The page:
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All-county football team

By Mike London

Salisbury Post

It’s a safe bet Salisbury quarterback Cordarius Miller wasn’t on the minds of many voters when All-Rowan County ballots were first passed out to six head coaches and four Post sportswriters.

Given Miller’s unimposing individual numbers — 289 yards rushing, 61 passing — some fans may have passed out when they heard the senior claimed a spot on the 31-man all-county team for 2006.

But everything can’t be measured by numbers, and after Salisbury coach Joe Pinyan explained the rest of the story, Miller prevailed in a close race with the other QB nominees: West’s Jamel Carpenter and East’s Wayne Parker.

North’s Daniel Griffith wasn’t considered at quarterback because he’s the Rowan County Offensive Player of the Year.

“You probably think I’m crazy for nominating Cordarius because he wasn’t even the starter for our team every game,” Pinyan said of Miller, who shared signal-calling duties with Derrick Parker. “But if there was an unselfish award, Cordarius would win it. Quarterback’s the limelight position, but Cordarius didn’t mind moving to play receiver or running back. Whatever gave us the best chance to win.”

Miller operated Salisbury’s wishbone offense masterfully, handing to fullback Robbie Pulliam or pitching to halfbacks such as Dario Hamilton and Ibn Ali. He made enough smart decisions that the Hornets rushed for nearly 3,400 yards and won two playoff games.

“There’s more to playing quarterback than passing, and Cordarius was a great QB for our offense and a big reason we won 20 games the last two years,” Pinyan said.

Pinyan placed nine players on the all-county team, but he was most thrilled with Miller’s upset. Miller drew five votes to three for Carpenter and two for Parker.

“I’ve seen pictures of Cordarius when he was a chubby YFL lineman in the fourth grade,” Pinyan said. “Now he’s come full-circle.”

Now he’s all-county.

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West matched Salisbury’s nine selections. North produced seven. South had a surprising four. East and Carson had one each.

Miller, a first-time selection, was part of a trend. There were just five repeaters from 2005 — defensive player of the year Tristan Dorty of West, North defensive lineman Steven Hunter, West punter Ben Erdman (the kicker last year), Salisbury defensive lineman Preston Everhart and West offensive lineman David Melton.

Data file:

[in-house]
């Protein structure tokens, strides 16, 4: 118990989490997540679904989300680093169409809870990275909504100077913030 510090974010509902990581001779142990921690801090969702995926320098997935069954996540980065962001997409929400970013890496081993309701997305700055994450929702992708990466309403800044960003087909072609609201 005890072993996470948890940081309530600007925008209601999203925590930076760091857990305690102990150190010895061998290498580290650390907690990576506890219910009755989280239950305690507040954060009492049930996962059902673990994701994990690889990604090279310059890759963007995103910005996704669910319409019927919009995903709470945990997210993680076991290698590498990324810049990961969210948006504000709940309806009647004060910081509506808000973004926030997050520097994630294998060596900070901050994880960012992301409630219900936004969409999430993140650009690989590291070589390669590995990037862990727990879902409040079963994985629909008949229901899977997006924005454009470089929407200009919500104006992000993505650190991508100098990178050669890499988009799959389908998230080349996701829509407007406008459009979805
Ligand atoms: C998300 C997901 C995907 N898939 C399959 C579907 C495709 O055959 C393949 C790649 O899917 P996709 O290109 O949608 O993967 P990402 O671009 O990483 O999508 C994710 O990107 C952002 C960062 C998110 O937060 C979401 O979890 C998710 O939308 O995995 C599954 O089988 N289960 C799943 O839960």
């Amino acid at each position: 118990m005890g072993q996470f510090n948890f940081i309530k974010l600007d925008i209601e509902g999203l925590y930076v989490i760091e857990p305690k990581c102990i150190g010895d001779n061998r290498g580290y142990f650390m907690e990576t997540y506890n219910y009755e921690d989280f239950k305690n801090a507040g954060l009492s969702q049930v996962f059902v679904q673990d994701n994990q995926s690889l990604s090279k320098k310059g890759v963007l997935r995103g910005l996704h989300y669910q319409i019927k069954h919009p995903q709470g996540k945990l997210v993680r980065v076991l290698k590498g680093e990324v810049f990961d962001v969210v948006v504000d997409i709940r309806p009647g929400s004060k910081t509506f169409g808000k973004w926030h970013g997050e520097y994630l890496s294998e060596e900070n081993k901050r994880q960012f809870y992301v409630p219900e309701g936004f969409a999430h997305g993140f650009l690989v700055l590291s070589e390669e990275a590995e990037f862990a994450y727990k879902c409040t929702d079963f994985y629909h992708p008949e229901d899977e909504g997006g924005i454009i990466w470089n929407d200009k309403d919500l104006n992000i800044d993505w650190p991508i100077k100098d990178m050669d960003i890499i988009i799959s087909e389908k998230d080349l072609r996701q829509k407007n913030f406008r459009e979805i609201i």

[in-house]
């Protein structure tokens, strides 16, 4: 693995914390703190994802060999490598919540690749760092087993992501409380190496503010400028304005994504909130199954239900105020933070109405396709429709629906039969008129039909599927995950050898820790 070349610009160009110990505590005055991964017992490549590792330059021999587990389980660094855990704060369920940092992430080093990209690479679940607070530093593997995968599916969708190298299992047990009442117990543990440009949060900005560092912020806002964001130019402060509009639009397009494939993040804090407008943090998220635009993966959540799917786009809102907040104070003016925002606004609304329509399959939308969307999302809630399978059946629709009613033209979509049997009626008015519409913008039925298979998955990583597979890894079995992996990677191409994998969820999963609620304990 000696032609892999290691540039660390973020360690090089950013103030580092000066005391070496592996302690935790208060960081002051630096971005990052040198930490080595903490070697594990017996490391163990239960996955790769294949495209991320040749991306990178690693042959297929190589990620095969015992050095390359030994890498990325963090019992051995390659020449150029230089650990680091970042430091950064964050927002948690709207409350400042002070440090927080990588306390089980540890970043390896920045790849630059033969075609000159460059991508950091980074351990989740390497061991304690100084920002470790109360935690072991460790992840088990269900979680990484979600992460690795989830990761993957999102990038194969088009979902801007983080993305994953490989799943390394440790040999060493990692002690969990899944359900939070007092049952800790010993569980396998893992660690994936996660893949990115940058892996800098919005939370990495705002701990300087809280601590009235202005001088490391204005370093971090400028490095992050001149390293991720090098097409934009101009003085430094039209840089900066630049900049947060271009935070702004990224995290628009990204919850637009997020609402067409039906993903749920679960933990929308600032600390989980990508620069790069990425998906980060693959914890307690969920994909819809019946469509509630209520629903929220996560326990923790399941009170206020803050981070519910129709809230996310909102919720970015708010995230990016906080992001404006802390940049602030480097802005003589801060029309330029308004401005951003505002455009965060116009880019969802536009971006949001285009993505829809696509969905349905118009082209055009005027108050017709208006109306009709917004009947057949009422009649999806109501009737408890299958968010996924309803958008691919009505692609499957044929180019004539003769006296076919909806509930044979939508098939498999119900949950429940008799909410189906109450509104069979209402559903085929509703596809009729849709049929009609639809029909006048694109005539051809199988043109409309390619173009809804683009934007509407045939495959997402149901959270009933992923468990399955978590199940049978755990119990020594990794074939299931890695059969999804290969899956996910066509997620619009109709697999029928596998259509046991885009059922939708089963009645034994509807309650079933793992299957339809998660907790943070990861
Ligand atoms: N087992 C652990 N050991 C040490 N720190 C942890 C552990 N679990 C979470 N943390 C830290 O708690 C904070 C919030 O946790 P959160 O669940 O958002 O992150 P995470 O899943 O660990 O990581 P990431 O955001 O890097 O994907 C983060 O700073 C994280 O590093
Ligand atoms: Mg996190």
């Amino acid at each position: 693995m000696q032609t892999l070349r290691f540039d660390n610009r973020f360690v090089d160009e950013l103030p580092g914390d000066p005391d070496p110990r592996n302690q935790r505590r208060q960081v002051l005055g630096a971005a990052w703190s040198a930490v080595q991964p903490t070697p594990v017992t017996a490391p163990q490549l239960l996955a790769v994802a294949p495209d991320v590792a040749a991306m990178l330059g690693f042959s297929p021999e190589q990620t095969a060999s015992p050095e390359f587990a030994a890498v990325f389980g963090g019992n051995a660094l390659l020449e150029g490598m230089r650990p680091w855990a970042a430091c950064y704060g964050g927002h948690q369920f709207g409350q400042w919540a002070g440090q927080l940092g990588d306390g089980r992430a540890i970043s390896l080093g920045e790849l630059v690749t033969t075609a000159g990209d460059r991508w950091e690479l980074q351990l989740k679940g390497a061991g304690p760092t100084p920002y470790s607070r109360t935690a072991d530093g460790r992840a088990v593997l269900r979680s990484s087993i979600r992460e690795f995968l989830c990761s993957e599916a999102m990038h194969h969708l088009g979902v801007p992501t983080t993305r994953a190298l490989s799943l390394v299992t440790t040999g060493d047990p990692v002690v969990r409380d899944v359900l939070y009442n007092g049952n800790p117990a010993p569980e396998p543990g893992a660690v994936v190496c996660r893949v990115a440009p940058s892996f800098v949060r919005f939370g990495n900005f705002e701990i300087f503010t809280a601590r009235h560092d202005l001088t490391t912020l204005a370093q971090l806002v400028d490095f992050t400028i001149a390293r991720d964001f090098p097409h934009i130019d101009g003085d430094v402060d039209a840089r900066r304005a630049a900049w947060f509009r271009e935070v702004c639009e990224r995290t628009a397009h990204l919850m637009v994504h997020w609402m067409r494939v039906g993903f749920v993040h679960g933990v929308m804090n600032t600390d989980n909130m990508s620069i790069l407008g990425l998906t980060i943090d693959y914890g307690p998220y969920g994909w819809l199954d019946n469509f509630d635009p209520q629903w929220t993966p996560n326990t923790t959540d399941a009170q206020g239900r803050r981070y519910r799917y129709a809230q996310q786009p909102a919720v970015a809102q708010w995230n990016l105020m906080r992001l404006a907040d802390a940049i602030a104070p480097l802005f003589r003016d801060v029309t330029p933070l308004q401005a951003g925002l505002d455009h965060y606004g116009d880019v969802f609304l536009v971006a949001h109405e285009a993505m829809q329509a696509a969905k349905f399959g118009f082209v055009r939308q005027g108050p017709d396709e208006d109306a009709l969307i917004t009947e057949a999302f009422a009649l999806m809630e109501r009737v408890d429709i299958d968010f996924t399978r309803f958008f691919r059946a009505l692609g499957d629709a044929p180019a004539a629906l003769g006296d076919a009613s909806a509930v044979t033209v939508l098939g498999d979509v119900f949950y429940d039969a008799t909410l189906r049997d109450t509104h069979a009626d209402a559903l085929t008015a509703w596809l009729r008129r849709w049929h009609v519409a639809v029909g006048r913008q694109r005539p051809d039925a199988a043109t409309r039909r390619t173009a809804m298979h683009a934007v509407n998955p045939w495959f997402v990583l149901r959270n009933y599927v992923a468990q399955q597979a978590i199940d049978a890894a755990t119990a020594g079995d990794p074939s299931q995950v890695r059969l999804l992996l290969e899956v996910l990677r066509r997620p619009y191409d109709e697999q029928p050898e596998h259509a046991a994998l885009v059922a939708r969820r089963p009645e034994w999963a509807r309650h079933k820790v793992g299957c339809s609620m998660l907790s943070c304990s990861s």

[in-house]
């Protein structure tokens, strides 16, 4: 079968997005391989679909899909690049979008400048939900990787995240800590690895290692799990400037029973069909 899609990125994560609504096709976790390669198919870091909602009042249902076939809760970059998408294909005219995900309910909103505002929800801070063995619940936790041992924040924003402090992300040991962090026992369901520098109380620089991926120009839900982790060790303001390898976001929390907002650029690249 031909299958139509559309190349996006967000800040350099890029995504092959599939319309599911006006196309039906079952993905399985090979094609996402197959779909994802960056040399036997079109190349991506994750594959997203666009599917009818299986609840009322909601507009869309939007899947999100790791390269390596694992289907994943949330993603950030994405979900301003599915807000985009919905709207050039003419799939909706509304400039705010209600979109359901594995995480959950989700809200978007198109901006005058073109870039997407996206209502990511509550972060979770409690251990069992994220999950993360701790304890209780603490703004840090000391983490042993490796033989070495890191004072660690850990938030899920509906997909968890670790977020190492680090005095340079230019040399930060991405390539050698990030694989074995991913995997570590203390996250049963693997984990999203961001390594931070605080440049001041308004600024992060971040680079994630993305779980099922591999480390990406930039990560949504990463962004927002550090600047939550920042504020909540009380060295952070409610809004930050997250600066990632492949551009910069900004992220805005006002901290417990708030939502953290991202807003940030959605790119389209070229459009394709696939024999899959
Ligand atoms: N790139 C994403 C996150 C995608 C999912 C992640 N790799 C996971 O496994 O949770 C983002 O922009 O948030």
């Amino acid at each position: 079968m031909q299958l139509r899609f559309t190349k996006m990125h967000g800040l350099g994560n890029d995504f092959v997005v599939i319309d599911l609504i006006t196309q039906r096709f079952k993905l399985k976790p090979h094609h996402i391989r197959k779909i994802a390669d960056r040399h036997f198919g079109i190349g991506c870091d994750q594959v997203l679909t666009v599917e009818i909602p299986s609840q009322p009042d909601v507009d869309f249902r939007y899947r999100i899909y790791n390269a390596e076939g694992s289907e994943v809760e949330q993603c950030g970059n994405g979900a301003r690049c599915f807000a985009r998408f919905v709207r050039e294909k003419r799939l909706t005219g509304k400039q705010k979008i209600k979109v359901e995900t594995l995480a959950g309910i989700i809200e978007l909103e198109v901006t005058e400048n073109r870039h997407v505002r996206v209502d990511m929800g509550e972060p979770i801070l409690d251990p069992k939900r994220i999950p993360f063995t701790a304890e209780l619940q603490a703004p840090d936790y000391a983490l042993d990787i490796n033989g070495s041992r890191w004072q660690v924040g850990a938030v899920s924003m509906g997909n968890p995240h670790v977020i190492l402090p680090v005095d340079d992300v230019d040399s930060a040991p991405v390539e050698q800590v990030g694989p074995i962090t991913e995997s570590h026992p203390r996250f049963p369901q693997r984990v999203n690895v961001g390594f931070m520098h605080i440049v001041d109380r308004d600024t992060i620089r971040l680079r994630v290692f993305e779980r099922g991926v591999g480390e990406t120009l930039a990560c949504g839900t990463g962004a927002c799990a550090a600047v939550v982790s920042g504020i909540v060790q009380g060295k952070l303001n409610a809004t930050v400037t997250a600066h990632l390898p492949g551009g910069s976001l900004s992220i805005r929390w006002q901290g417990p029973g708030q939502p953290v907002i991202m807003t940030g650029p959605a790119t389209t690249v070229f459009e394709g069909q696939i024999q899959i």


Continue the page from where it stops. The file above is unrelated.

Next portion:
Salisbury kicker Zach Collins, who decided three games with boots, returned to all-county status after making it for the first time as a sophomore in 2004.

It’s a young all-county team with five sophomores and one freshman.

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Youngest of the newcomers is West freshman tailback K.P. Parks, who led the county with 1,721 rushing yards and 23 TDs.

Parks could make all-county four times, a feat accomplished only by Jeff Chambers (North), Danny Misenheimer (East) and Cal Hayes Jr. (East).

When West lost its projected fullback for the year, coaches switched tailback Mike McGorda to fullback and rushed Parks into the starting tailback job. Parks never gave them any reason to regret the promotion.

“I figured to be coming off the bench getting like six carries a game this year, and that was gonna be all right with me,” Parks said. “But it turned into a real good thing.”

Parks and Salisbury’s Hamilton, a sophomore who sped for 953 rushing yards and hardly missed a beat after dislocating a kneecap, were unanimous picks for the three-man backfield. McGorda, who pounded for 1,234 yards, claimed the third running back spot with seven votes.

Griffith’s young receivers — junior Bryson Gaymon and sophomore Lathan Charleston — were landslide choices for the two wideout spots. Gaymon made 56 catches for 1,026 yards. Charleston’s 31 receptions included three touchdowns in a playoff battle with Surry Central.

Melton, a Shrine Bowl guard, was the only unanimous choice on the offensive line. Salisbury center Anthony Evans and North left tackle Luke Smith attracted eight votes each.